The Consolidated Appropriations Act, 2021 (the act) was passed by Congress on December 21 and signed by President Donald Trump on December 27, 2020. The act includes not only amendments to the Paycheck Protection Program (PPP), but also significant changes to copyright and trademark laws. Key provisions relating to the copyright and trademark law amendments are as follows:
The act includes the Protecting Lawful Streaming Act of 2020 (PLSA). The PLSA makes it a felony to engage in large-scale, for-profit, piracy of copyright material. The PLSA is intended to reduce unlawful streaming of copyrighted videos. The PLSA prohibits intentional conduct and provides for monetary penalties as well as imprisonment.
The act also includes the Copyright Alternative in Small-Claims Enforcement Act of 2020, or the CASE Act of 2020. The CASE Act of 2020 essentially creates a small claims court system within the United States Copyright Office, whereby copyright owners may file an action for copyright infringement and seek damages under $30,000 against alleged infringers. The process is voluntary. If a copyright owner files an action, a respondent may opt-out if it does not wish to have the claim decided by the Copyright Claims Board. The case would then be heard in court. If a respondent does not opt-out, the Copyright Claims Board will adjudicate the matter.
The decisions of the Copyright Claims Board are similar to arbitration awards, where the decisions may be appealed to and/or confirmed by federal courts but may only be overturned or vacated in exceptional cases. Exceptional cases include decisions based on fraud, corruption, misrepresentation or if the Copyright Claims Board exceeded its authority.
The act includes the Trademark Modernization Act (TMA), which provides much-needed updates to existing trademark laws. The TMA will become effective one year after it is signed into law.
The TMA contains significant amendments to the Lanham Act in at least the following key areas:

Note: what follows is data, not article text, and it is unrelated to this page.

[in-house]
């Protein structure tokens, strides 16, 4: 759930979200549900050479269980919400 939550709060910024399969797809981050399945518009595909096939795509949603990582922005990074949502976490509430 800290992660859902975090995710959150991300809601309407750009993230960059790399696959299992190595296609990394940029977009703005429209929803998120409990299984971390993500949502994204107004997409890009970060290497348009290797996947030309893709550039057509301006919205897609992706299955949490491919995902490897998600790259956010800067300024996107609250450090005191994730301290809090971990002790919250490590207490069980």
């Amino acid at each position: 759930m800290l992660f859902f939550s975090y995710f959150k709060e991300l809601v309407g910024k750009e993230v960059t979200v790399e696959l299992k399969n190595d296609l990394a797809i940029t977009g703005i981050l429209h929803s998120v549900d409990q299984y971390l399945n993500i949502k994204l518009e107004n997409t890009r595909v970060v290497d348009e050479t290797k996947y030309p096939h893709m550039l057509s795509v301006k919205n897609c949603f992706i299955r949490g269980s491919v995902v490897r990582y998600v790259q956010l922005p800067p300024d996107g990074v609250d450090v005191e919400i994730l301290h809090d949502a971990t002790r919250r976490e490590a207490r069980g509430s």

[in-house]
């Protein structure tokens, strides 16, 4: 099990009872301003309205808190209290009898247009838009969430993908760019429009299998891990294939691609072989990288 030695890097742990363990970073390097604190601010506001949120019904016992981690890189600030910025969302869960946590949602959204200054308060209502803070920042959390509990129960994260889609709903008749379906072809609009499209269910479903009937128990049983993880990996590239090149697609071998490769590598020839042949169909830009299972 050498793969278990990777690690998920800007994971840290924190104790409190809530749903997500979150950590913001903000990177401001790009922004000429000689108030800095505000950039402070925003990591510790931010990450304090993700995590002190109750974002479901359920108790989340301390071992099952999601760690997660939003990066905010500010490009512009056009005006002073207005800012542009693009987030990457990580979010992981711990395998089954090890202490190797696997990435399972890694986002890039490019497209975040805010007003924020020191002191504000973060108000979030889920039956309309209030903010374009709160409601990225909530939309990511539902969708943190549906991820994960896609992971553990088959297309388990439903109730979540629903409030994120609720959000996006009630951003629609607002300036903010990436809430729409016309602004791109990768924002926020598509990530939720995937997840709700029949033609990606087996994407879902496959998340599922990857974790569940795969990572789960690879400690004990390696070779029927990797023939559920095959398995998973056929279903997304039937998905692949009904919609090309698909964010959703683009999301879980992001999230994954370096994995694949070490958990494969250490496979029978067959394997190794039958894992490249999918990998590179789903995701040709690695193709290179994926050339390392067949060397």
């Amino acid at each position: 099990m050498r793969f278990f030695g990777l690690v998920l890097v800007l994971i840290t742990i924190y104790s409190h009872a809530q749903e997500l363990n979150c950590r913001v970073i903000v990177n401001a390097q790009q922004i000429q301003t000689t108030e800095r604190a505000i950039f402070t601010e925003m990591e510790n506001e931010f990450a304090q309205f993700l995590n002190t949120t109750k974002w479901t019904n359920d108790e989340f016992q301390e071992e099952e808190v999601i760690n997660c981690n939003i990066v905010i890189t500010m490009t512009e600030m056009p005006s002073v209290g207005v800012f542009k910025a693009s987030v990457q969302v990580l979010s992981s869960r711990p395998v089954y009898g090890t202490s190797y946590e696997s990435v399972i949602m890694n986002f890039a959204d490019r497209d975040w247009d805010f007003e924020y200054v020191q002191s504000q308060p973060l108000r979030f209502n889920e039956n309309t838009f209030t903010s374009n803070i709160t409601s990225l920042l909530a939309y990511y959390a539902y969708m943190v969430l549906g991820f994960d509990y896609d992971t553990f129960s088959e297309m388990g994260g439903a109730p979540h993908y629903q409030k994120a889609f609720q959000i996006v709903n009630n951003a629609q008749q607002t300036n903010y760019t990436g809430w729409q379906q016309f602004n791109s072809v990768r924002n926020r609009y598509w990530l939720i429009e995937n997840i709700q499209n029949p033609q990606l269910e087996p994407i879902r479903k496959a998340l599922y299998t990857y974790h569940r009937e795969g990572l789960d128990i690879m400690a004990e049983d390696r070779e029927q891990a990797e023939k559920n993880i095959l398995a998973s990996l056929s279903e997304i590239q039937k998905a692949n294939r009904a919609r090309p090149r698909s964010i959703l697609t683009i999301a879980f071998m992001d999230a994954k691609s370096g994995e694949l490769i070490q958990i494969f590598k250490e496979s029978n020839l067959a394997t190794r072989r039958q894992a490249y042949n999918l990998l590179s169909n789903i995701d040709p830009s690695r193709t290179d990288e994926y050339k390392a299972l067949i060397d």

- The TMA modernizes trademark examination procedures by, among other things, giving the US Patent & Trademark Office (PTO) discretion in setting deadlines and response times and permitting third parties to submit evidence to the PTO during the trademark prosecution phase to show that an applicant’s mark is not entitled to registration.
- The TMA provides a process for “decluttering” or removing deadwood trademark registrations (i.e., trademarks that are not in use) from the PTO through two new mechanisms: (i) an ex parte reexamination process, which permits third parties to challenge registrations for non-use through the PTO’s reexamination of the accuracy of the registrant’s statements of use; and (ii) an ex parte expungement, which allows third parties to challenge trademarks that have never been used in commerce.
- The TMA confirms the rebuttable presumption of irreparable harm. Typically, in trademark infringement litigation, trademark owners seek injunctive relief to enjoin, or stop, infringers from using the owner’s trademark. Injunctive relief requires a showing that the trademark owner will be irreparably harmed if the injunction is not entered. The TMA provides a statutory rebuttable presumption of irreparable harm if the likelihood of confusion between the marks is shown. This presumption effectively makes it easier for trademark owners to obtain injunctive relief in trademark infringement matters by lowering their evidentiary burden.
In short, the act’s changes to copyright and trademark laws provide more ammunition to protect intellectual property rights and stop infringement.
The original version of this article can be found here.
Lisa Lori is a partner in the litigation department at Klehr Harrison.